No matter what the area of practice, the number one source of claims at LAWPRO is a breakdown in communication between the lawyer and client.

Between 2008 and 2013, nearly 4,600 communications claims – an average of 762 a year – have been reported to LAWPRO. The total cost of these claims to date is about $158 million – and likely to rise as more recent years’ claims are resolved.

In the Fall 2011 issue of LAWPRO Magazine we asked LAWPRO claims counsel with expertise in the various areas of law to provide insights into the communications mistakes they see in their daily handling of claims files. We hope this approach makes it easier for you to implement risk management steps in your own practice.

Yvonne Bernstein, litigation director and counsel (PPL) with extensive experience in family law claims, talks about the potential for misunderstandings and communication breakdowns in family law.

Email communication must be very clear

The increased use of emails to replace face-to-face meetings has significant implications in family law where emotions (and tensions) often are high; clients can be difficult, emotional and prone to misunderstanding (and for these reasons some lawyers find the lack of face-to-face contact a good thing).

While email is a faster form of communication, the in-person conversation provides visual cues and the discussion is more interactive. The lawyer can judge reactions, and make sure everyone understands. Email promotes a more stilted, incomplete communication, says Bernstein.

In a recent claim a client was informed by email about what was being negotiated, and agreed to the settlement; but the client had not been given enough information on a certain part of the settlement. He later sued the lawyer on the grounds that if he’d known how valuable this concession was, he never would have agreed. “The client could have asked,” says Bernstein, “but the on the other hand the lawyer should have been clearer.”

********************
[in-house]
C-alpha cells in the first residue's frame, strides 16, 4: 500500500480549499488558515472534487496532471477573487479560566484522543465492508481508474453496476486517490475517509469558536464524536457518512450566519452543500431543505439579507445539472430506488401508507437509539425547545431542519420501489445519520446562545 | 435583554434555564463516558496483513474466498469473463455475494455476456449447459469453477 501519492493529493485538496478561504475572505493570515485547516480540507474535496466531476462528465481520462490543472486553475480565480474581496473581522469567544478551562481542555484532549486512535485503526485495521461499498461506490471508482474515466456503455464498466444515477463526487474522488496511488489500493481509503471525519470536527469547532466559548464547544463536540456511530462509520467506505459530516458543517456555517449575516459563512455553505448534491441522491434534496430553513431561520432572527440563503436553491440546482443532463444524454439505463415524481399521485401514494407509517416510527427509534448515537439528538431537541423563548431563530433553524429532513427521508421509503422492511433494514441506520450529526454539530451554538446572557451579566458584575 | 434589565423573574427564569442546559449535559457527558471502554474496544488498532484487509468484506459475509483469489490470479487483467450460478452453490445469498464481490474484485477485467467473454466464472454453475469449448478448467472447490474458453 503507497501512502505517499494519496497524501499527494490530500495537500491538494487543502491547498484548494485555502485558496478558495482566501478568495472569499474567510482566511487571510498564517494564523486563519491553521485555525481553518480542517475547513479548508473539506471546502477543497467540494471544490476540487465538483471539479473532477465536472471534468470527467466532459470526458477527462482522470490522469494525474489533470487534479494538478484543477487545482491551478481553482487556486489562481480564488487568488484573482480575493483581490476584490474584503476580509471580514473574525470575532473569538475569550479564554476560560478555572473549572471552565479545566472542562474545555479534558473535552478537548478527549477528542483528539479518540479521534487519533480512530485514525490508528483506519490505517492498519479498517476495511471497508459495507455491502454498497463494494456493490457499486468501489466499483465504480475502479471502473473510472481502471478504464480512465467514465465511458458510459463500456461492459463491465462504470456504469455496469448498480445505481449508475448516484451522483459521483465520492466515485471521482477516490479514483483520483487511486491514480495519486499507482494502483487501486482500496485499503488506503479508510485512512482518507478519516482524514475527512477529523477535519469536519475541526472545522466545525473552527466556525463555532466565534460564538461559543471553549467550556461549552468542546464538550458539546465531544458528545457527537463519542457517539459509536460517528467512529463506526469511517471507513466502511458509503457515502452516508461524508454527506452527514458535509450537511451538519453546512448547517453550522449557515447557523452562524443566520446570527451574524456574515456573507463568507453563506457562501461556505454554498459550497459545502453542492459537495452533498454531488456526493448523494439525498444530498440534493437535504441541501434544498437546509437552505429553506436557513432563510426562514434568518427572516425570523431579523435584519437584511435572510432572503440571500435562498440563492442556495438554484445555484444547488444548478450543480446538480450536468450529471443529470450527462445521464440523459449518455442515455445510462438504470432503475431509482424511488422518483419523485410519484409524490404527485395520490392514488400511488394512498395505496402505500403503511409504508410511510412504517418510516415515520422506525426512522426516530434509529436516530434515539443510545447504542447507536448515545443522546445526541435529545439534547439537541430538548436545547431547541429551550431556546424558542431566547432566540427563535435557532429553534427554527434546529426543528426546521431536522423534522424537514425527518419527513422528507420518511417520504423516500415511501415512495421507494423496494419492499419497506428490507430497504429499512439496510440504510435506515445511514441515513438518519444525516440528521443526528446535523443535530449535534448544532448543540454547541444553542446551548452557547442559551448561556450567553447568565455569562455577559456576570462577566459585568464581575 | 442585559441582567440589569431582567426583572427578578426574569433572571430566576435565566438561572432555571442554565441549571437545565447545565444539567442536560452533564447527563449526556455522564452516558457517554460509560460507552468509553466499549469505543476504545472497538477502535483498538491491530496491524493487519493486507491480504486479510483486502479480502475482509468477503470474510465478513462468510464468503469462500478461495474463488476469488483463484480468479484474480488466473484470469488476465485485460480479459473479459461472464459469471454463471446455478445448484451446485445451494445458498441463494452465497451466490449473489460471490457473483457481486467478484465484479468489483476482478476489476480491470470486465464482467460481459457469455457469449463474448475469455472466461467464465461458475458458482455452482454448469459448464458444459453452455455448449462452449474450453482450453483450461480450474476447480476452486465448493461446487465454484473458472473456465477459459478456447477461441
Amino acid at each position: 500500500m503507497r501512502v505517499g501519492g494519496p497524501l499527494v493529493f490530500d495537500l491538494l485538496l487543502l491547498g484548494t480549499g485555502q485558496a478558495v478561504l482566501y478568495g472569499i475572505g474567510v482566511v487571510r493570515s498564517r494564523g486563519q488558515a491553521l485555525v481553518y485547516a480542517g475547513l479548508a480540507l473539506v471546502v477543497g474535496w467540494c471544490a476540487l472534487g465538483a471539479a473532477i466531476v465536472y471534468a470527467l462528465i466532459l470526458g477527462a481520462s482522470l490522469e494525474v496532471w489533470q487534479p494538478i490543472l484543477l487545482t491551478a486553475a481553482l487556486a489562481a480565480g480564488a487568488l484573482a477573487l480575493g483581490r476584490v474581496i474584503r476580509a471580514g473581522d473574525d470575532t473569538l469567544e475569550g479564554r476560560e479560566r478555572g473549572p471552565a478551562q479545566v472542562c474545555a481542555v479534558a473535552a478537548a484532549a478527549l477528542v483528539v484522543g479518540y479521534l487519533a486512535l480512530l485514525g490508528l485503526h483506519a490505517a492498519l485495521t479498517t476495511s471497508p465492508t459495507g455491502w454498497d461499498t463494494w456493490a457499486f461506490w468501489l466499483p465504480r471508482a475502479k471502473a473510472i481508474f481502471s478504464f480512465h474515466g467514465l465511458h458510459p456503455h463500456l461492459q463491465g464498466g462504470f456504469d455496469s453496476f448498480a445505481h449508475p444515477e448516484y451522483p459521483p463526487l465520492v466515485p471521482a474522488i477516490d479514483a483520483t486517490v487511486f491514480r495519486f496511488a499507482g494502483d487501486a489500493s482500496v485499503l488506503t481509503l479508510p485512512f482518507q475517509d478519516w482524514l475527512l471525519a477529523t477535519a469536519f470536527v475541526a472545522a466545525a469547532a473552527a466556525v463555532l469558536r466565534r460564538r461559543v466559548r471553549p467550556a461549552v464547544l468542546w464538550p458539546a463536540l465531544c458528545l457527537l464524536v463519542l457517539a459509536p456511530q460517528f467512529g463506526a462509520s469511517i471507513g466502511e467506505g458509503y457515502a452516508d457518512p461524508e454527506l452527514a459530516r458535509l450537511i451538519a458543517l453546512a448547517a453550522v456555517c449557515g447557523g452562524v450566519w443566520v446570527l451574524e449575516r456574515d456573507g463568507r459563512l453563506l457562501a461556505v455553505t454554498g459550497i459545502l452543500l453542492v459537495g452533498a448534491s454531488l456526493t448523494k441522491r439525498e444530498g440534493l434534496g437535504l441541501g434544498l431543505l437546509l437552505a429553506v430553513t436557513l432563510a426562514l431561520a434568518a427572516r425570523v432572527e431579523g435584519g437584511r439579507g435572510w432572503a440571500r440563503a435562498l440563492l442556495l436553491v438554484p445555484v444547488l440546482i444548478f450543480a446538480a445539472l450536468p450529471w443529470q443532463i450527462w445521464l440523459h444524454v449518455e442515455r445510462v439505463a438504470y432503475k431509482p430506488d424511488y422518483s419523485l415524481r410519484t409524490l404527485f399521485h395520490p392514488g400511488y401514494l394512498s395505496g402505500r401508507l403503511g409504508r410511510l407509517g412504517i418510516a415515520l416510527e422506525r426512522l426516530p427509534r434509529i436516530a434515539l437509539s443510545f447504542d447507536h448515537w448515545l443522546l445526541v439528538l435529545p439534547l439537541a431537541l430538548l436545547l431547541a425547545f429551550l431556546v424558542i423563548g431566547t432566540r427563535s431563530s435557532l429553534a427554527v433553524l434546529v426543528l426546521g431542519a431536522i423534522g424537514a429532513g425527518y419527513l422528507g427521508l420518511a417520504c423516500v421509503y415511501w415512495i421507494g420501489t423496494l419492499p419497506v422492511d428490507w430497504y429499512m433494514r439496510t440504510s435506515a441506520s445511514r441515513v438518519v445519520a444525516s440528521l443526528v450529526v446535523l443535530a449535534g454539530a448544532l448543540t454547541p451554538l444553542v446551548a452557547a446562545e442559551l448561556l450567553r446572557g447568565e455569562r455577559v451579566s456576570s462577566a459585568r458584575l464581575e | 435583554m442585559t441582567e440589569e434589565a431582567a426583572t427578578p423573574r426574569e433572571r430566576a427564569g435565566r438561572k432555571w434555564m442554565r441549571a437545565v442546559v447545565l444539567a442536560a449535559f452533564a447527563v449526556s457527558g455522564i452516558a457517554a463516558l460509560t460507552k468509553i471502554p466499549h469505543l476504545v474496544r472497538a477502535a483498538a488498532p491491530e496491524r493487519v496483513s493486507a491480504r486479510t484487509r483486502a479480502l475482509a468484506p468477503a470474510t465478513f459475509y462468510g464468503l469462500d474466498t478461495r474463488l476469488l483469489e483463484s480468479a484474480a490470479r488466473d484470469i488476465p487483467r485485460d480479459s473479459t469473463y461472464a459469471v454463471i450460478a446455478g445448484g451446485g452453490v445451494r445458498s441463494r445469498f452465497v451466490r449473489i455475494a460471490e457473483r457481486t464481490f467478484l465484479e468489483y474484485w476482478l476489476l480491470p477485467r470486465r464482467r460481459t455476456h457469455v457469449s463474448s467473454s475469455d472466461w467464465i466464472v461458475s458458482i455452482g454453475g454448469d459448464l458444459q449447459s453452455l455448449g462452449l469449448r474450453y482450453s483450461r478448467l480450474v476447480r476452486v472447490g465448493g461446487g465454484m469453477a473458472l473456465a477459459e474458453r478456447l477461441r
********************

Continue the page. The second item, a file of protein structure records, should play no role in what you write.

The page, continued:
Take the time to explain implications of legal processes

Often, clients don’t understand that a settlement is a final settlement. They may have thought maybe they could settle today and re-open the agreement later.

Misunderstandings such as this can stem from the fact that lawyers operate within a framework where certain concepts or rules are understood: “We all know that when you sign a release, that’s it,” says Bernstein. “Lawyers don’t always appreciate that clients don’t have that same frame of reference.” When a claim arises, it is then found that there is no letter from the lawyer to the client confirming the things they discussed, such as the fact that the settlement was final.

Limited retainers and possible unbundling of legal services will bring more challenges for lawyers to communicate as clearly as possible about what they are retained to do and not retained to do, as well as the potential consequences of what they’re not being retained to do.

“There will be more of a burden on lawyers to hone their communication skills if they want to accept limited scope retainers and hope to get out of that process unscathed,” says Bernstein. “This risk is not confined to family law, but family law has a high proportion of litigants who are self-represented and only want to retain a lawyer to do X, but not Y and Z.”

Another way in which clients feel they can save money is by negotiating with the other side themselves. At the same time, the lawyers for each side are in communication as well. In these situations, things can get overlooked, or a lawyer can be left out of the loop.